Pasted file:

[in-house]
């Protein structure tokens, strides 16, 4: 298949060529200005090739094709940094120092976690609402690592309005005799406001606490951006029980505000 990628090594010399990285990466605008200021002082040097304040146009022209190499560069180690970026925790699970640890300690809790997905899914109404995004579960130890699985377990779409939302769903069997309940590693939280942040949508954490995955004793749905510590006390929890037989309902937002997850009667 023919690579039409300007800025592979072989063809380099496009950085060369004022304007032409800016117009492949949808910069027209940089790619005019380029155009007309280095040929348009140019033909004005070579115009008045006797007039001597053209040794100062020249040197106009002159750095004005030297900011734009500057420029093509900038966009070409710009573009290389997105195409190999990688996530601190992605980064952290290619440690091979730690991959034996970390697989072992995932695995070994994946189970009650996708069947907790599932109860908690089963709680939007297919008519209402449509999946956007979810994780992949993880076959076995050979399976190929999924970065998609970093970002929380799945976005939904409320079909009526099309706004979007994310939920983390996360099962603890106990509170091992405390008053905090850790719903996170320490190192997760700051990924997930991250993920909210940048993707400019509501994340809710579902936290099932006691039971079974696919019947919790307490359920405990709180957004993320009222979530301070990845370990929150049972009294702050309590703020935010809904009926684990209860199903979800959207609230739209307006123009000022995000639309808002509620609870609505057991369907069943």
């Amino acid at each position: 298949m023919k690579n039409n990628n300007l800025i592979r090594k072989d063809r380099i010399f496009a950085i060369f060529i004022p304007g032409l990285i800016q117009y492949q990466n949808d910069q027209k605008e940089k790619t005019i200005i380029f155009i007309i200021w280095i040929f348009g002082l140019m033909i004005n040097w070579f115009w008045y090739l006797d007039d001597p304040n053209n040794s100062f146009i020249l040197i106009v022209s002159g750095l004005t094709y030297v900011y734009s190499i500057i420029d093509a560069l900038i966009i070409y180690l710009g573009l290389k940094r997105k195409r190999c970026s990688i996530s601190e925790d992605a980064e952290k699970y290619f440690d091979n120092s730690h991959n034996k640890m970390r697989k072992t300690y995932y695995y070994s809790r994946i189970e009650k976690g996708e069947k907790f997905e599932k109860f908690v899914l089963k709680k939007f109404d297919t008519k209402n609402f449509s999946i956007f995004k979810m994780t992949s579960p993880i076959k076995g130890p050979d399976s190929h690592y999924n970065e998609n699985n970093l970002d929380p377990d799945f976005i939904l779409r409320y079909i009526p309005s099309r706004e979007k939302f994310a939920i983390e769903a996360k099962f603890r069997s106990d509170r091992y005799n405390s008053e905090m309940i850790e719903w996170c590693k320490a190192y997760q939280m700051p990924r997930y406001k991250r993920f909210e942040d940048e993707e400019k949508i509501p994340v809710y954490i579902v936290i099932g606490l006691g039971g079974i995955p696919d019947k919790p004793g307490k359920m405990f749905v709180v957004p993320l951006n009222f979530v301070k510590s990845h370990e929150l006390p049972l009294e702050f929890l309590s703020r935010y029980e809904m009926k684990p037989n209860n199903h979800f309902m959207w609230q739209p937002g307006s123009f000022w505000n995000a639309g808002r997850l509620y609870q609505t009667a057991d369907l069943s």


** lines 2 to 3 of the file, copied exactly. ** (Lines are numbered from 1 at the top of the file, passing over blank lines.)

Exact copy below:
């Protein structure tokens, strides 16, 4: 298949060529200005090739094709940094120092976690609402690592309005005799406001606490951006029980505000 990628090594010399990285990466605008200021002082040097304040146009022209190499560069180690970026925790699970640890300690809790997905899914109404995004579960130890699985377990779409939302769903069997309940590693939280942040949508954490995955004793749905510590006390929890037989309902937002997850009667 023919690579039409300007800025592979072989063809380099496009950085060369004022304007032409800016117009492949949808910069027209940089790619005019380029155009007309280095040929348009140019033909004005070579115009008045006797007039001597053209040794100062020249040197106009002159750095004005030297900011734009500057420029093509900038966009070409710009573009290389997105195409190999990688996530601190992605980064952290290619440690091979730690991959034996970390697989072992995932695995070994994946189970009650996708069947907790599932109860908690089963709680939007297919008519209402449509999946956007979810994780992949993880076959076995050979399976190929999924970065998609970093970002929380799945976005939904409320079909009526099309706004979007994310939920983390996360099962603890106990509170091992405390008053905090850790719903996170320490190192997760700051990924997930991250993920909210940048993707400019509501994340809710579902936290099932006691039971079974696919019947919790307490359920405990709180957004993320009222979530301070990845370990929150049972009294702050309590703020935010809904009926684990209860199903979800959207609230739209307006123009000022995000639309808002509620609870609505057991369907069943």
């Amino acid at each position: 298949m023919k690579n039409n990628n300007l800025i592979r090594k072989d063809r380099i010399f496009a950085i060369f060529i004022p304007g032409l990285i800016q117009y492949q990466n949808d910069q027209k605008e940089k790619t005019i200005i380029f155009i007309i200021w280095i040929f348009g002082l140019m033909i004005n040097w070579f115009w008045y090739l006797d007039d001597p304040n053209n040794s100062f146009i020249l040197i106009v022209s002159g750095l004005t094709y030297v900011y734009s190499i500057i420029d093509a560069l900038i966009i070409y180690l710009g573009l290389k940094r997105k195409r190999c970026s990688i996530s601190e925790d992605a980064e952290k699970y290619f440690d091979n120092s730690h991959n034996k640890m970390r697989k072992t300690y995932y695995y070994s809790r994946i189970e009650k976690g996708e069947k907790f997905e599932k109860f908690v899914l089963k709680k939007f109404d297919t008519k209402n609402f449509s999946i956007f995004k979810m994780t992949s579960p993880i076959k076995g130890p050979d399976s190929h690592y999924n970065e998609n699985n970093l970002d929380p377990d799945f976005i939904l779409r409320y079909i009526p309005s099309r706004e979007k939302f994310a939920i983390e769903a996360k099962f603890r069997s106990d509170r091992y005799n405390s008053e905090m309940i850790e719903w996170c590693k320490a190192y997760q939280m700051p990924r997930y406001k991250r993920f909210e942040d940048e993707e400019k949508i509501p994340v809710y954490i579902v936290i099932g606490l006691g039971g079974i995955p696919d019947k919790p004793g307490k359920m405990f749905v709180v957004p993320l951006n009222f979530v301070k510590s990845h370990e929150l006390p049972l009294e702050f929890l309590s703020r935010y029980e809904m009926k684990p037989n209860n199903h979800f309902m959207w609230q739209p937002g307006s123009f000022w505000n995000a639309g808002r997850l509620y609870q609505t009667a057991d369907l069943s």